Keywords: Bankruptcy and Insolvency, Receiverships, Priority Dispute, Civil Procedure, Orders, Injunctions, Mareva Injunctions, Leave to Appeal, Stay Pending Appeal, Security for Costs,  Bankruptcy and Insolvency Act, R.S.C. 1985, c. B-43, s. 193(e), 195, 243(1), Courts of Justice Act, R.S.O. 1990, c. C.43, s. 101, Rules of Civil Procedure, R. 56.01, 60.12(c), 61.06(1)(b), Bankruptcy and Insolvency General Rules, C.R.C., c. 368, s. 31(1), Trade Capital v. Cook, 2017 ONSC 1857, aff’d 2018 ONCA 27, KingSett Mortgage Corporation v. 30 Roe Investments Corp., 2022 ONCA 479, Business Development Bank of Canada v. Astoria Organic Matters Ltd., 2019 ONCA 269, Buduchnist Credit Union Limited v. 2321197 Ontario Inc., 2019 ONCA 588, REF II BHB IV Portofino, LLC. v. Portofino Corporation, 2015 ONCA 906, Industrial Alliance Insurance and Financial Services Inc. v. Wedgemount Power Limited Partnership, 2018 BCCA 283, Dal Bianco v. Deem Management Services Limited, 2020 ONCA 585, Fanshawe College of Applied Arts and Technology v. Hitachi Ltd., 2022 ONCA 144, Ilic. v. Ducharme Fox LLP, 2022 ONCA 463, Lawrence v. International Brotherhood of Electrical Workers (IBEW) Local 773, 2017 ONCA 321, aff’d, 2018 SCC 11, Heliotrope Investment Corporation v. 1324789 Ontario Inc., 2021 ONCA 23, Chandra v. Canadian Broadcasting Corp., 2016 ONCA 448, Hillmount Capital Inc. v. Pizale, 2021 ONCA 364, Re Bearcat Exploration Ltd. (Bankrupt), 2003 ABCA 365, 2403177 Ontario Inc. v. Bending Lake Iron Group Limited, 2016 ONCA 225, Ontario Wealth Management Corporation v. Sica Masonry and General Contracting Ltd., 2014 ONCA 500, Trade Capital Finance Corp. v. Cook, 2017 ONSC 1857, Diversitel Communications Inc. v. Glacier Bay Inc. (2004), 181 O.A.C. 6 (C.A.)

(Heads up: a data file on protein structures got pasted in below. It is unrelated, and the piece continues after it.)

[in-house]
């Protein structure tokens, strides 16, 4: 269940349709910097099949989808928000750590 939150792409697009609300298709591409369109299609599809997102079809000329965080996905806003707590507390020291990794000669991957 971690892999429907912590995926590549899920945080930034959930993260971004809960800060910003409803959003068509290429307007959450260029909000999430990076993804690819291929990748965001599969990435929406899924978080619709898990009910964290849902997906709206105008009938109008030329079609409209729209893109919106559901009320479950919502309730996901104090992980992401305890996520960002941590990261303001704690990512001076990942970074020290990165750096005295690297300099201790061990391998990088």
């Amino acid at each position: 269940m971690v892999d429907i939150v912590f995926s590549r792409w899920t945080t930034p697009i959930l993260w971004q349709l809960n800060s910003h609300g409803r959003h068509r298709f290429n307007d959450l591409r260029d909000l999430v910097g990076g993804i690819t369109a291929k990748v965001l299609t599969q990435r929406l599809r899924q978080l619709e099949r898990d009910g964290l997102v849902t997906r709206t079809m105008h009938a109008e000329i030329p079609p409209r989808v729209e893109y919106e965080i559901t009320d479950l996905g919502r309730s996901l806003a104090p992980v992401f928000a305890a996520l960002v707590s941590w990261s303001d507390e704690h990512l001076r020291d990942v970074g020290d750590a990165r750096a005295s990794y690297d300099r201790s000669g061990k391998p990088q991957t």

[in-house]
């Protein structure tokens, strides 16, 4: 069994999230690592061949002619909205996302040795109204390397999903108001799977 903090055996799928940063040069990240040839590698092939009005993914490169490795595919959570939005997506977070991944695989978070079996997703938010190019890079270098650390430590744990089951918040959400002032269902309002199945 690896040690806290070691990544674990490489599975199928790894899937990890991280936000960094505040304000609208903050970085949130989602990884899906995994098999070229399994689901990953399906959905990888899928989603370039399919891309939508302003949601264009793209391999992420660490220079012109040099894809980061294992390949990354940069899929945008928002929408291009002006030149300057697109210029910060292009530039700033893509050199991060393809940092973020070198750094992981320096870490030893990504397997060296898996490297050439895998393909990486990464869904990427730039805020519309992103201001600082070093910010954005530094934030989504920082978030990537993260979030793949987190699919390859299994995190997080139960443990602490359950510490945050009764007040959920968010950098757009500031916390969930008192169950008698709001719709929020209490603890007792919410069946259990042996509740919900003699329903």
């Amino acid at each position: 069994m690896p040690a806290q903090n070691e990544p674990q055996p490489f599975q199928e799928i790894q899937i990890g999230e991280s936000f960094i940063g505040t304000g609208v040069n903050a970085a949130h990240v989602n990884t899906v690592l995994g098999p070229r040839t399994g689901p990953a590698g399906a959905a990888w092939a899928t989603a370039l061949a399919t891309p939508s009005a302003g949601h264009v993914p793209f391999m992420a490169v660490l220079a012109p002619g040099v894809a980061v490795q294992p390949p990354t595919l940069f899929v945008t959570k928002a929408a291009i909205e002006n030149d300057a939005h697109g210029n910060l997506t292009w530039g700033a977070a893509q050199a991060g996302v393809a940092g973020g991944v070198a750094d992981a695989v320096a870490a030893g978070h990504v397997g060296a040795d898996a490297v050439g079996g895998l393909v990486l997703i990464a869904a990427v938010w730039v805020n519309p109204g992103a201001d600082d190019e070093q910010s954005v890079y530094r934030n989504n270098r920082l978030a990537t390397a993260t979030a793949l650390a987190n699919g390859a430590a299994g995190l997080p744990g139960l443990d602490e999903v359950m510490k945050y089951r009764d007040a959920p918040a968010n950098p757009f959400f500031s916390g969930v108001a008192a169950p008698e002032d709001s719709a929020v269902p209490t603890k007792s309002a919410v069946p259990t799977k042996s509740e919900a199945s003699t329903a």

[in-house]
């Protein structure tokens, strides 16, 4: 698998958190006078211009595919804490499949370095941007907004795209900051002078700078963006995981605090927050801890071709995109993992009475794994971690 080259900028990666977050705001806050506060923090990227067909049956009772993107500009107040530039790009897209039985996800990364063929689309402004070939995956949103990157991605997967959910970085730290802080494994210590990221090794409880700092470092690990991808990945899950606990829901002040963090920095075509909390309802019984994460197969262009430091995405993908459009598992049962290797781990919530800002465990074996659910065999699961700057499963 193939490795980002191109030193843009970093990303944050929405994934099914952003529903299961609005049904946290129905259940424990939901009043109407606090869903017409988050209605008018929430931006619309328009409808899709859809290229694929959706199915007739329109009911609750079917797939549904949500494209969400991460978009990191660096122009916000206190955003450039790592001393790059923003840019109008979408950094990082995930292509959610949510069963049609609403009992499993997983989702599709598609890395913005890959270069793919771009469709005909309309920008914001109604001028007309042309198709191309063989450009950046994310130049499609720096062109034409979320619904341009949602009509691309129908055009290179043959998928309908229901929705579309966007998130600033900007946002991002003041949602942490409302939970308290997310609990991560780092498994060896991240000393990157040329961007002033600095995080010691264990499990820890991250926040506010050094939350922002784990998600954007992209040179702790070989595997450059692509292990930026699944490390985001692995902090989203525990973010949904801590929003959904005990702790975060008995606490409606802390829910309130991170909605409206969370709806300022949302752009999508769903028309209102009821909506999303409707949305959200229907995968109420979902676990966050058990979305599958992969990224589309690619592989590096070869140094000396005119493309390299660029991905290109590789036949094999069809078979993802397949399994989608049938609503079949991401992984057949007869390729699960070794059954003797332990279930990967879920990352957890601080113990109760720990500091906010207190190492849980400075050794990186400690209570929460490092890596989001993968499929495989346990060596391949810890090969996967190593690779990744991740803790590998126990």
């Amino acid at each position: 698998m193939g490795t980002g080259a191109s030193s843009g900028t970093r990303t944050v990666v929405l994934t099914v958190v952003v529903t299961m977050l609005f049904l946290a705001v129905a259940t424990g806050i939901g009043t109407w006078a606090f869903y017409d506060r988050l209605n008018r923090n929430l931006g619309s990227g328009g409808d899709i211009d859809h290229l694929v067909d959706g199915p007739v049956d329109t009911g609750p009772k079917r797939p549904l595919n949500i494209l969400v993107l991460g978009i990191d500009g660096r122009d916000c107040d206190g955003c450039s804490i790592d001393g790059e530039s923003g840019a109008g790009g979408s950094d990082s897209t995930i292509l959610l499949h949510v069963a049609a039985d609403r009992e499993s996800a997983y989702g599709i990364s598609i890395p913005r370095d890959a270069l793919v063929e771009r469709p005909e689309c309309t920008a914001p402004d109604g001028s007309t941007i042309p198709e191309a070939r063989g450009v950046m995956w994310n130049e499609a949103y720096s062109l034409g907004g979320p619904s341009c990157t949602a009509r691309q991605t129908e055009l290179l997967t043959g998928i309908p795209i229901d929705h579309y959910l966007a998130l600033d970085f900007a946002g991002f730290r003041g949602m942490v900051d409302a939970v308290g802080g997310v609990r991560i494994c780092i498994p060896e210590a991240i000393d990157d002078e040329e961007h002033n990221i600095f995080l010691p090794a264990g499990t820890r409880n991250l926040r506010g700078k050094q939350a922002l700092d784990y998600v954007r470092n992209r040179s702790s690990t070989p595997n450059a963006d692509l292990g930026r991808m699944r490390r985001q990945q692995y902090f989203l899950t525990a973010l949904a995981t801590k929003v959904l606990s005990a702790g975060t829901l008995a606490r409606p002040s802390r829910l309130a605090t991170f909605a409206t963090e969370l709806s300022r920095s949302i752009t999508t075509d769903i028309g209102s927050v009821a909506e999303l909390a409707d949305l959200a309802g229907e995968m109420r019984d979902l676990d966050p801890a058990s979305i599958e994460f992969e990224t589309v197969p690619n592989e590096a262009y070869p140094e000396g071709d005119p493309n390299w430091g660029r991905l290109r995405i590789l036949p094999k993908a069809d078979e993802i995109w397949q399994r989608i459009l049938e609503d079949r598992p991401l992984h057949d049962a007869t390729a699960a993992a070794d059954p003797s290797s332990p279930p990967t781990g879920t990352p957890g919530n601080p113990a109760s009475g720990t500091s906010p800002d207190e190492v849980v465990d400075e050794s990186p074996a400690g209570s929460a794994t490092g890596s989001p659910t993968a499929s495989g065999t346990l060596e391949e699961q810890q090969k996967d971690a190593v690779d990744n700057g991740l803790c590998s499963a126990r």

Wu v. Chen , 2022 ONCA 664

Keywords: Contracts, Debtor-Creditor, Promissory Notes, Damages, Interest, Interest Act, R.S.C. 1985, c. I-15, s. 4, Housen v. Nikolaisen, 2002 SCC 33, Elcano Acceptance Ltd. v. Richmond, Richmond, Stambler & Mills (1989), 68 O.R. (2d) 165 (H.C.)

Di Santo v. Di Santo Estate, 2022 ONCA 671

Keywords: Wills and Estates, Estate Trustees, , Civil Procedure, Order, Costs Order, Leave to Appeal, Stay Pending Appeal, Rules of Civil Procedure, r. 63.01(1), RJR-MacDonald Inc. v. Canada (Attorney General), [1994] 1 S.C.R. 311

Professional Court Reporters Inc. v. Pistachio Financier Corp., 2022 ONCA 669

Keywords: Contracts, Real Property, Commercial Leases, Damages, Interest, Costs, Courts of Justice Act, R.S.O. 1990, c. C.43 s. 127, National Leasing Group Inc. v. Verbanac Law Firm Professional Corporation, 2015 ONSC 145, Boucher et al. v. Public Accountants Council for the Province of Ontario et al., (2004), 71 O.R. (3d) 291 (C.A.)

Bogue v Miracle, 2022 ONCA 672

Keywords: Aboriginal Law, Contracts, Debtor-Creditor, Enforcement, Receiverships, Indian Property on Reserve, , Indian Act, R.S.C. 1985, c. I-5, ss. 87, 88, 89 and 90, Courts of Justice Act, R.S.O. 1990, c. C.43. s. 101, Tyendinaga Mohawk Council v. Brant, 2014 ONCA 565, McDiarmid Lumber Ltd. v. God’s Lake First Nation, 2006 SCC 58, Mitchell v. Peguis Indian Band, [1990] 2 S.C.R, Williams v. Canada, [1992] 1 S.C.R. 877, Benedict v. Ohwistha Capital Corporation, 2014 ONCA 80, Tribal Wi-Chi-Way-Win Capital Corp. v. Stevenson et al., 2009 MBCA 72, Bastien Estate v. Canada, 2011 SCC 38

Short Civil Decisions

2748355 Canada Inc. v. Aviva Insurance Company of Canada, 2022 ONCA 667